10 “Yes you can’s” when you’re sure you can’t

YoWith tears in his eyes, with his head in his hands, he was exposing everything. His failed marriage, his troubled son, the depression, the anxiety… it was all too much to bear. She had been fighting the good fight, but she reached her limit.

Accept the reality of life’s inevitable suffering and be worthy of it.

“I’m completely breaking down, Bill. I can’t take it anymore.’ I looked straight into her eyes and calmly said, ‘Yes, you can.’ And we moved on from there.


Tired and dysfunctional relationships, family and friends in crisis, worrying news 24/7, God only knows what else. And on top of that, the symptoms. Is it any wonder we meet believing (like in perception) are we on the brink of collapse? The harsh conclusion is that the whirlwind is what we make of it. After all, we participated in its creation.

“Okay, I decided to go out. But do you really think I can last until this happens?

I know we’re all built differently, with cup sizes across the board. But rarely (as in <1%) have I worked with someone in the middle of hell who didn't believe they had the inner resources to emerge. Sure, I have clinical experience. However, first and foremost, I am a veteran of mood and anxiety disorders. I've been on the edge of what believed collapse numerous times over a handful of decades. I know the horror and hopelessness of anxiety, panic, agoraphobia, derealization, depersonalization, intrusive thoughts, depression, elevated mood, and substance dependence. as many times as me thought my goose was cooked – declaring “I can’t” – that never happened. In reality, I had invested too much in my misery to run away. I mean, how could she keep beating me to a pulp if I perished (or got better)? But then it was time to survive for the best of reasons.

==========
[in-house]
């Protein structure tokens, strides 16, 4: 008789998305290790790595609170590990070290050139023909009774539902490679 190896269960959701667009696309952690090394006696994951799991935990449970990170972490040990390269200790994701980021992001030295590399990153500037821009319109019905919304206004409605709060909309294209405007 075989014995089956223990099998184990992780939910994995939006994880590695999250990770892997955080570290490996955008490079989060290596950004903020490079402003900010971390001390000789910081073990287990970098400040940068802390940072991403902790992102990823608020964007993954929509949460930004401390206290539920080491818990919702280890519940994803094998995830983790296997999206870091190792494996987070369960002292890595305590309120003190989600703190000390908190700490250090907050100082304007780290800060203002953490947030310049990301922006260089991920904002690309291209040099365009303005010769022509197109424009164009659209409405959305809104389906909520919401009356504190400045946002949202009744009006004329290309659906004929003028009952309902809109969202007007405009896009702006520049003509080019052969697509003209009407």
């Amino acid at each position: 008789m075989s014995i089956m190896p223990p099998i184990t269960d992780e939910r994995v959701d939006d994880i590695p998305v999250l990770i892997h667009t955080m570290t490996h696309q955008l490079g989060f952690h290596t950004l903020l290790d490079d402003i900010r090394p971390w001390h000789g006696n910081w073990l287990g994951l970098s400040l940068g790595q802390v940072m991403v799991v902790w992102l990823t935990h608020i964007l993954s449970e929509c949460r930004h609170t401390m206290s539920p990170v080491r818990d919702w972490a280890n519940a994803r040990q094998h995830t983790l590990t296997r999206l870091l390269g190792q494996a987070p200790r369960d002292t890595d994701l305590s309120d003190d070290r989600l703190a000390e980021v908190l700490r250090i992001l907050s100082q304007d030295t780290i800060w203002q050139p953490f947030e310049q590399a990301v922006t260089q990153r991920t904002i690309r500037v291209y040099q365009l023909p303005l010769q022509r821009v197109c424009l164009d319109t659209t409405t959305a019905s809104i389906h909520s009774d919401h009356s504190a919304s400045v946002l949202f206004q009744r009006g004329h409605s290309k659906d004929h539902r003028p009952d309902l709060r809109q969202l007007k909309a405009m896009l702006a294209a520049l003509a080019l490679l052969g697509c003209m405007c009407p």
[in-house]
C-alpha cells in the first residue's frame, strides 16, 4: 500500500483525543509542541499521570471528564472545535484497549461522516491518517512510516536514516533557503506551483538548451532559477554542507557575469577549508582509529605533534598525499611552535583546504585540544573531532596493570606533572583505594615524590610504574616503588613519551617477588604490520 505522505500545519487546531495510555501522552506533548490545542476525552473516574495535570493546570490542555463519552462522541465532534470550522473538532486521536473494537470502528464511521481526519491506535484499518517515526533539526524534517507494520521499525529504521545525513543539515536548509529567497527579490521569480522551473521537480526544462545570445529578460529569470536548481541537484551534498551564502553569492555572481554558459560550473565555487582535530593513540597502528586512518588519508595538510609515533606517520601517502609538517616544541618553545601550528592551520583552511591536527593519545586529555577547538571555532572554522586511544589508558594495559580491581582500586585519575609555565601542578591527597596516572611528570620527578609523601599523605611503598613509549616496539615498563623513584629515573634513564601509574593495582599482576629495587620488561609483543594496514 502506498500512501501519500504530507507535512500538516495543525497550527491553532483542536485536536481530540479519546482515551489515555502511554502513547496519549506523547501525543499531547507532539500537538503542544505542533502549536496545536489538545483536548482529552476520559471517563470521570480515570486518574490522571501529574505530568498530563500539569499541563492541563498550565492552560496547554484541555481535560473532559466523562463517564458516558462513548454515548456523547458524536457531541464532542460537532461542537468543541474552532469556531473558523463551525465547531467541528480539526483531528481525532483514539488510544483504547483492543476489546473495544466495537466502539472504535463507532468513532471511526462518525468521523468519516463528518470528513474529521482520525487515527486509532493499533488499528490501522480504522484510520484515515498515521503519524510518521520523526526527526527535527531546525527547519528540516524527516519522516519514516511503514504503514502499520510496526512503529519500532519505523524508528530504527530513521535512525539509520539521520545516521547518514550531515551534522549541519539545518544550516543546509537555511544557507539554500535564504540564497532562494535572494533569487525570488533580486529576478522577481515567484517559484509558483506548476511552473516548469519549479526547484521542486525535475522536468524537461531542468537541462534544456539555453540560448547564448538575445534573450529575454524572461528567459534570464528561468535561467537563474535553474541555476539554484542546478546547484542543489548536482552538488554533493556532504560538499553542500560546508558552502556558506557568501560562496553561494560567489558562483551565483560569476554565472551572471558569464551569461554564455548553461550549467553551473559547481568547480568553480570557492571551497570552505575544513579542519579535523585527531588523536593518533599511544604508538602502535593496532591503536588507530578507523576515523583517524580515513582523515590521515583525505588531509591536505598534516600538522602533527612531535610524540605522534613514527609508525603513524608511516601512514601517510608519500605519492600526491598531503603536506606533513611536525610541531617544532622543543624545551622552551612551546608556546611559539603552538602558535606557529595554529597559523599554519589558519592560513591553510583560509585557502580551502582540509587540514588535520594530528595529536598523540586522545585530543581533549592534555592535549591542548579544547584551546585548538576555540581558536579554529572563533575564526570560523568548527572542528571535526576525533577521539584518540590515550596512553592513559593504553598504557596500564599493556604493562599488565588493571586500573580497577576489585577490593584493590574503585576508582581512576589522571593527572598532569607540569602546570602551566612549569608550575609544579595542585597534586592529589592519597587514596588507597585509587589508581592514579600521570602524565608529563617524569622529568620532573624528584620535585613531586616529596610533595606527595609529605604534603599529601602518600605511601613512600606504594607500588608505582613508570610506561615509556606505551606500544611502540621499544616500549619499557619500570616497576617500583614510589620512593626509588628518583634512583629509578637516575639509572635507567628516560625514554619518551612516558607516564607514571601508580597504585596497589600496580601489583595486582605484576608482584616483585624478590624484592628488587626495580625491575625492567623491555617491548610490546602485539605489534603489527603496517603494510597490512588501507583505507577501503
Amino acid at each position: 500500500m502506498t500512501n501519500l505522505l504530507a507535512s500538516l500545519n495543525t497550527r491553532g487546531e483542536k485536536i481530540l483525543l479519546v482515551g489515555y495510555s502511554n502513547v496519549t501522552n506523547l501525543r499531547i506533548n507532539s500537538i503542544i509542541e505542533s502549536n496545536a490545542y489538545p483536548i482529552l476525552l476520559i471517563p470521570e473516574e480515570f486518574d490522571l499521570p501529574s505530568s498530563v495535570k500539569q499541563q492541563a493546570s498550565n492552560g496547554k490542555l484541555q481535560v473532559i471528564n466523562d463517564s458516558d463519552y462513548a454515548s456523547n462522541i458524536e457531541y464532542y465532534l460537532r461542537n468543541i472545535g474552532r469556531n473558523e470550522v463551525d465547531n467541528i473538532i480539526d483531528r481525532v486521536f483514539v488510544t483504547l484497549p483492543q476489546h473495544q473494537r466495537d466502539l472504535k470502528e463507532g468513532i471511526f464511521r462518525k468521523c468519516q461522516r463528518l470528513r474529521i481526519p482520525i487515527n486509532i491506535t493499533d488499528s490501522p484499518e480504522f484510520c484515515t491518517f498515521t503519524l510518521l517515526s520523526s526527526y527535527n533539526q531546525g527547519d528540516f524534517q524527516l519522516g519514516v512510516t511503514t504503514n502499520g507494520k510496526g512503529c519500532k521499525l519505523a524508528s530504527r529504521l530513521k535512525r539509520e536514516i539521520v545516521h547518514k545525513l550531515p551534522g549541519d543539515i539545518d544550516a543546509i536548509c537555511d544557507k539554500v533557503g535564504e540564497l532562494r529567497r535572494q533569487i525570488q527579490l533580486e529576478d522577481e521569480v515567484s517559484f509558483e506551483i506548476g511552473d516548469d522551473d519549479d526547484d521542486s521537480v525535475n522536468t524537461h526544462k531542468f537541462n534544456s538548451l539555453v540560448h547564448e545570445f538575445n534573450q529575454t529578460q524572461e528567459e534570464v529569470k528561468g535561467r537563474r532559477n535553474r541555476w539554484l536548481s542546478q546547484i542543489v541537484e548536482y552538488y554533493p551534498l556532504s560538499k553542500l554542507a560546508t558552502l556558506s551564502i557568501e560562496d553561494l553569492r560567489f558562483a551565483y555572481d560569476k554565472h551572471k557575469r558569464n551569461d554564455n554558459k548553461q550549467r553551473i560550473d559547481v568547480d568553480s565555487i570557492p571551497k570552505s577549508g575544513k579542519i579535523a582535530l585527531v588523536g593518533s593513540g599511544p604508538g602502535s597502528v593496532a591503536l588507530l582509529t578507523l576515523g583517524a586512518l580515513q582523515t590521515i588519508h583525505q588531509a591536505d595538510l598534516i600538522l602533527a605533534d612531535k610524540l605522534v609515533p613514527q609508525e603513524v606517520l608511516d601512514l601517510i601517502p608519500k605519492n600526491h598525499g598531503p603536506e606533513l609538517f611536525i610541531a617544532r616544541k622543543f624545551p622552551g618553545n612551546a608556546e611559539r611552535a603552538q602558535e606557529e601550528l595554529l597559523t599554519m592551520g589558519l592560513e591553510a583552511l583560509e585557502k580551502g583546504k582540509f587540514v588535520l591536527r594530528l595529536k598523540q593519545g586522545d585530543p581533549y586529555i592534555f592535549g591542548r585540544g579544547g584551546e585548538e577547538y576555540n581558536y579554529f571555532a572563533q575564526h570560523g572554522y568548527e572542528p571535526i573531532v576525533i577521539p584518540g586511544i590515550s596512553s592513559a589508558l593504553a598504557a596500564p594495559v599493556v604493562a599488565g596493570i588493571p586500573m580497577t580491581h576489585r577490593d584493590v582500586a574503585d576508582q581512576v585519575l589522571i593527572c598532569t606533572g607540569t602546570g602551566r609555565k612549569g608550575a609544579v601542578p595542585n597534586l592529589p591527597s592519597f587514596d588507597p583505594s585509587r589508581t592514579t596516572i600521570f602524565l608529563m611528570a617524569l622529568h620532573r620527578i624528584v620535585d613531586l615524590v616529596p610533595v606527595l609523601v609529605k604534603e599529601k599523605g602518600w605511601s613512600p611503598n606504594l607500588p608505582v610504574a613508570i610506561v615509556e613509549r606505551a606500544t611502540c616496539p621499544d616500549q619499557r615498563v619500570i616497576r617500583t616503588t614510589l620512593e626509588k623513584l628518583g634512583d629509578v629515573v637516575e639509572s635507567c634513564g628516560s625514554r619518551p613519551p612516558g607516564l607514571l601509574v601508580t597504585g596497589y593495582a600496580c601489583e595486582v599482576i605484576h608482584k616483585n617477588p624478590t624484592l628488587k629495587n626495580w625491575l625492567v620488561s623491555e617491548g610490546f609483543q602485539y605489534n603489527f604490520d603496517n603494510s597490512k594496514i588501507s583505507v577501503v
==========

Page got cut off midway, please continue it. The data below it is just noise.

11 “Yes you can”

What I’m about to share doesn’t come from a textbook or a lecture. I wouldn’t do that to you. It comes from my heart, based on life experience. When you find yourself on the threshold of what think It’s a total breakdown – “I can’t” – move on to the next thing…

  1. Protect yourself from the whirlwind, breathe a few belly breaths and open even a small space in your mind to perspective.
  2. Make a short list (mental or not) of what you are really going.
  3. Confront your history of inaccurate/distorted information. thoughtwhich has always led to problematic emotions and behaviors.
  4. Accept the reality of life’s inevitable suffering and be worthy of it. It may have different flavors, but we are all called to endure pain.
  5. Take your first steps to change your patterns of thought. Start with point 3 and move on to the fact that your emotional and mental reserves are deeper than you. believe.
  6. Think about times in the past when you were in the same place and managed to get out. And while you’re at it, think about the fact that you are, indeed, in the same place.
  7. Make a list of proof that you are a survivor.
  8. Approach it from a different angle. Try to prove to yourself that you cannot emerge.
  9. Think about the lessons you need to learn in your current situation. And be grateful that you have the opportunity to change and grow.
  10. Be challenging. Are you really going to let your circumstances win over you?
  11. While you’re taking care of business, make sure your inner voice, which normally attacks you, repeats, “Yes, I can.”

What do you think? I bet you can think of more.

“If you can”

Once again I know the hell of despair and believing Emotional, mental and physical collapse is at hand. I am 100% with you and I feel your pain and hopelessness. But in the middle of apparently 10 million “I can’t take it anymore” I say blindly elected to continue recovering. And here I am, so many years later. That is why I can confidently assure you: “Yes, you can.” Interested in more inspirational articles and information on Chipur’s mood and anxiety? Scan the titles.


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